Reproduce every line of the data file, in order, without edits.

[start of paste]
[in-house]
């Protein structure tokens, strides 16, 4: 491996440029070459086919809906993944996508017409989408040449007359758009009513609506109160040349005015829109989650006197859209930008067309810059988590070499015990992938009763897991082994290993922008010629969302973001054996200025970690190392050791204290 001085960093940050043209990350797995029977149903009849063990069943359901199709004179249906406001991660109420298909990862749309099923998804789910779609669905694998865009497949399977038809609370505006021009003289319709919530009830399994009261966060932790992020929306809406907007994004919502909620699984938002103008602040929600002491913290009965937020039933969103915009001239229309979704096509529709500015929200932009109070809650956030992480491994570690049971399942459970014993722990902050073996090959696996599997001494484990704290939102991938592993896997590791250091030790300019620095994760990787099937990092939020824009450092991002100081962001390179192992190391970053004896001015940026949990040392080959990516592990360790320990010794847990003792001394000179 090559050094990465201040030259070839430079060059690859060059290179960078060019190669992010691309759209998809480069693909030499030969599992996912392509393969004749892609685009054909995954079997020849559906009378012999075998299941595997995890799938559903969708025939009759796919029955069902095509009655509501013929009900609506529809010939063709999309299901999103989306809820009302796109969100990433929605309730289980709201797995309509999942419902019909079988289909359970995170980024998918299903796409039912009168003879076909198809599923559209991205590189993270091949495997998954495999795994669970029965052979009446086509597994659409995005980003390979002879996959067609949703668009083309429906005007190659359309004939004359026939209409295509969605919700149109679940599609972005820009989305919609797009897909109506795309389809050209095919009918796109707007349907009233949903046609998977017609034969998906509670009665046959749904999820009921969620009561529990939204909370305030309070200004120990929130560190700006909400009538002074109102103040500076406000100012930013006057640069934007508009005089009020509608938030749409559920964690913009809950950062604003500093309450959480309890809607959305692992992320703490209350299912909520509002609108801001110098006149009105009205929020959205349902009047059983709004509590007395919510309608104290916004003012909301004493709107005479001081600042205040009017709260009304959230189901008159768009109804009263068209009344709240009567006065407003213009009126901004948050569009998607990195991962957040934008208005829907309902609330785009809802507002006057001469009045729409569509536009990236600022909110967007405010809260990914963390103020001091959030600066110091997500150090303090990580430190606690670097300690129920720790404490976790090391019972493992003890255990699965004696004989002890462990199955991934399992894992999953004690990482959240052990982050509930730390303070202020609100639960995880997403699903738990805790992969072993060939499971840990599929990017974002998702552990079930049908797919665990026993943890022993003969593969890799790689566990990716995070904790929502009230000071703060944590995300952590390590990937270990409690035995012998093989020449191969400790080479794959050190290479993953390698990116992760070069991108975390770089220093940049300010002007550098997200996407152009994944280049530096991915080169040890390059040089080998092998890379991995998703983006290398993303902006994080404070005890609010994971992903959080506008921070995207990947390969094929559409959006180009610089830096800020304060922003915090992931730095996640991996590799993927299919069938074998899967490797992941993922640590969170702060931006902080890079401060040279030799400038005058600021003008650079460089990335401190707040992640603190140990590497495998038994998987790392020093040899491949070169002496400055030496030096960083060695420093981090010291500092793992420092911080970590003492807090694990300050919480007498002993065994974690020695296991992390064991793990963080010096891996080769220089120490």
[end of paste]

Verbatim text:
[in-house]
């Protein structure tokens, strides 16, 4: 491996440029070459086919809906993944996508017409989408040449007359758009009513609506109160040349005015829109989650006197859209930008067309810059988590070499015990992938009763897991082994290993922008010629969302973001054996200025970690190392050791204290 001085960093940050043209990350797995029977149903009849063990069943359901199709004179249906406001991660109420298909990862749309099923998804789910779609669905694998865009497949399977038809609370505006021009003289319709919530009830399994009261966060932790992020929306809406907007994004919502909620699984938002103008602040929600002491913290009965937020039933969103915009001239229309979704096509529709500015929200932009109070809650956030992480491994570690049971399942459970014993722990902050073996090959696996599997001494484990704290939102991938592993896997590791250091030790300019620095994760990787099937990092939020824009450092991002100081962001390179192992190391970053004896001015940026949990040392080959990516592990360790320990010794847990003792001394000179 090559050094990465201040030259070839430079060059690859060059290179960078060019190669992010691309759209998809480069693909030499030969599992996912392509393969004749892609685009054909995954079997020849559906009378012999075998299941595997995890799938559903969708025939009759796919029955069902095509009655509501013929009900609506529809010939063709999309299901999103989306809820009302796109969100990433929605309730289980709201797995309509999942419902019909079988289909359970995170980024998918299903796409039912009168003879076909198809599923559209991205590189993270091949495997998954495999795994669970029965052979009446086509597994659409995005980003390979002879996959067609949703668009083309429906005007190659359309004939004359026939209409295509969605919700149109679940599609972005820009989305919609797009897909109506795309389809050209095919009918796109707007349907009233949903046609998977017609034969998906509670009665046959749904999820009921969620009561529990939204909370305030309070200004120990929130560190700006909400009538002074109102103040500076406000100012930013006057640069934007508009005089009020509608938030749409559920964690913009809950950062604003500093309450959480309890809607959305692992992320703490209350299912909520509002609108801001110098006149009105009205929020959205349902009047059983709004509590007395919510309608104290916004003012909301004493709107005479001081600042205040009017709260009304959230189901008159768009109804009263068209009344709240009567006065407003213009009126901004948050569009998607990195991962957040934008208005829907309902609330785009809802507002006057001469009045729409569509536009990236600022909110967007405010809260990914963390103020001091959030600066110091997500150090303090990580430190606690670097300690129920720790404490976790090391019972493992003890255990699965004696004989002890462990199955991934399992894992999953004690990482959240052990982050509930730390303070202020609100639960995880997403699903738990805790992969072993060939499971840990599929990017974002998702552990079930049908797919665990026993943890022993003969593969890799790689566990990716995070904790929502009230000071703060944590995300952590390590990937270990409690035995012998093989020449191969400790080479794959050190290479993953390698990116992760070069991108975390770089220093940049300010002007550098997200996407152009994944280049530096991915080169040890390059040089080998092998890379991995998703983006290398993303902006994080404070005890609010994971992903959080506008921070995207990947390969094929559409959006180009610089830096800020304060922003915090992931730095996640991996590799993927299919069938074998899967490797992941993922640590969170702060931006902080890079401060040279030799400038005058600021003008650079460089990335401190707040992640603190140990590497495998038994998987790392020093040899491949070169002496400055030496030096960083060695420093981090010291500092793992420092911080970590003492807090694990300050919480007498002993065994974690020695296991992390064991793990963080010096891996080769220089120490």